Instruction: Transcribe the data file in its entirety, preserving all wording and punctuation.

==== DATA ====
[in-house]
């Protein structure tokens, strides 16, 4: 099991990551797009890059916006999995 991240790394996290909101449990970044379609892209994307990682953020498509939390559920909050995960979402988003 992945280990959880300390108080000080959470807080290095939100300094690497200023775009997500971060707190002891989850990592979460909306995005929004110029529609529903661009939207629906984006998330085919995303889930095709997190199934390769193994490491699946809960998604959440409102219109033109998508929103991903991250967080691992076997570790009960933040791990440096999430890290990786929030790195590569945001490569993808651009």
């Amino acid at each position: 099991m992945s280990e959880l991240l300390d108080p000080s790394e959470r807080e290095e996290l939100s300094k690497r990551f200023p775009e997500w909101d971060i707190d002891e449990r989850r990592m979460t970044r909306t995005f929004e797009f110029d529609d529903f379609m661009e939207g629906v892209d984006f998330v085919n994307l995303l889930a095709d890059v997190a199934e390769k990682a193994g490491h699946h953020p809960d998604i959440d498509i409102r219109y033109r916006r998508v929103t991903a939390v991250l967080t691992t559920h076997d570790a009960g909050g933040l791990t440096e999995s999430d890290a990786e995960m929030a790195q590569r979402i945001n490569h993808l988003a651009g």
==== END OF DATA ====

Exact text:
[in-house]
């Protein structure tokens, strides 16, 4: 099991990551797009890059916006999995 991240790394996290909101449990970044379609892209994307990682953020498509939390559920909050995960979402988003 992945280990959880300390108080000080959470807080290095939100300094690497200023775009997500971060707190002891989850990592979460909306995005929004110029529609529903661009939207629906984006998330085919995303889930095709997190199934390769193994490491699946809960998604959440409102219109033109998508929103991903991250967080691992076997570790009960933040791990440096999430890290990786929030790195590569945001490569993808651009």
């Amino acid at each position: 099991m992945s280990e959880l991240l300390d108080p000080s790394e959470r807080e290095e996290l939100s300094k690497r990551f200023p775009e997500w909101d971060i707190d002891e449990r989850r990592m979460t970044r909306t995005f929004e797009f110029d529609d529903f379609m661009e939207g629906v892209d984006f998330v085919n994307l995303l889930a095709d890059v997190a199934e390769k990682a193994g490491h699946h953020p809960d998604i959440d498509i409102r219109y033109r916006r998508v929103t991903a939390v991250l967080t691992t559920h076997d570790a009960g909050g933040l791990t440096e999995s999430d890290a990786e995960m929030a790195q590569r979402i945001n490569h993808l988003a651009g």